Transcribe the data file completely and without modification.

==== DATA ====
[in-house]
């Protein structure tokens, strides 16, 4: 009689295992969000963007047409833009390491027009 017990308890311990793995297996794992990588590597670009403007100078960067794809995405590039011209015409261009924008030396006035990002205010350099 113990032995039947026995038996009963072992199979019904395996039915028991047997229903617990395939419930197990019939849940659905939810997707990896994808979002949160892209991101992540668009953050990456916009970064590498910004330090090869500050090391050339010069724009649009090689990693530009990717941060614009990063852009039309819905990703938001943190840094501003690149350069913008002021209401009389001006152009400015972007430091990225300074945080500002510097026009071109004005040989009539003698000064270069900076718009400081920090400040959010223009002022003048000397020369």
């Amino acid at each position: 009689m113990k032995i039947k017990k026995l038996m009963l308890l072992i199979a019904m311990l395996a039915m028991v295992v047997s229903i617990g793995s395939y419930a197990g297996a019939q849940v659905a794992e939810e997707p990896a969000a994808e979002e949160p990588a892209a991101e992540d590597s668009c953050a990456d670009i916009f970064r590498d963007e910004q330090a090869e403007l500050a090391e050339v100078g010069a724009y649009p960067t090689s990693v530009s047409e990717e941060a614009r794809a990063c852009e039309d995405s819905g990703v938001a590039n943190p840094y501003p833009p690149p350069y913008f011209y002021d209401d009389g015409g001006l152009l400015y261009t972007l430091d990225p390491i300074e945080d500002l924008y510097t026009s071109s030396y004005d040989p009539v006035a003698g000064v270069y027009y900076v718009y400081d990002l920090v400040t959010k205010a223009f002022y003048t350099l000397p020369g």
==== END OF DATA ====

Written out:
[in-house]
């Protein structure tokens, strides 16, 4: 009689295992969000963007047409833009390491027009 017990308890311990793995297996794992990588590597670009403007100078960067794809995405590039011209015409261009924008030396006035990002205010350099 113990032995039947026995038996009963072992199979019904395996039915028991047997229903617990395939419930197990019939849940659905939810997707990896994808979002949160892209991101992540668009953050990456916009970064590498910004330090090869500050090391050339010069724009649009090689990693530009990717941060614009990063852009039309819905990703938001943190840094501003690149350069913008002021209401009389001006152009400015972007430091990225300074945080500002510097026009071109004005040989009539003698000064270069900076718009400081920090400040959010223009002022003048000397020369």
């Amino acid at each position: 009689m113990k032995i039947k017990k026995l038996m009963l308890l072992i199979a019904m311990l395996a039915m028991v295992v047997s229903i617990g793995s395939y419930a197990g297996a019939q849940v659905a794992e939810e997707p990896a969000a994808e979002e949160p990588a892209a991101e992540d590597s668009c953050a990456d670009i916009f970064r590498d963007e910004q330090a090869e403007l500050a090391e050339v100078g010069a724009y649009p960067t090689s990693v530009s047409e990717e941060a614009r794809a990063c852009e039309d995405s819905g990703v938001a590039n943190p840094y501003p833009p690149p350069y913008f011209y002021d209401d009389g015409g001006l152009l400015y261009t972007l430091d990225p390491i300074e945080d500002l924008y510097t026009s071109s030396y004005d040989p009539v006035a003698g000064v270069y027009y900076v718009y400081d990002l920090v400040t959010k205010a223009f002022y003048t350099l000397p020369g």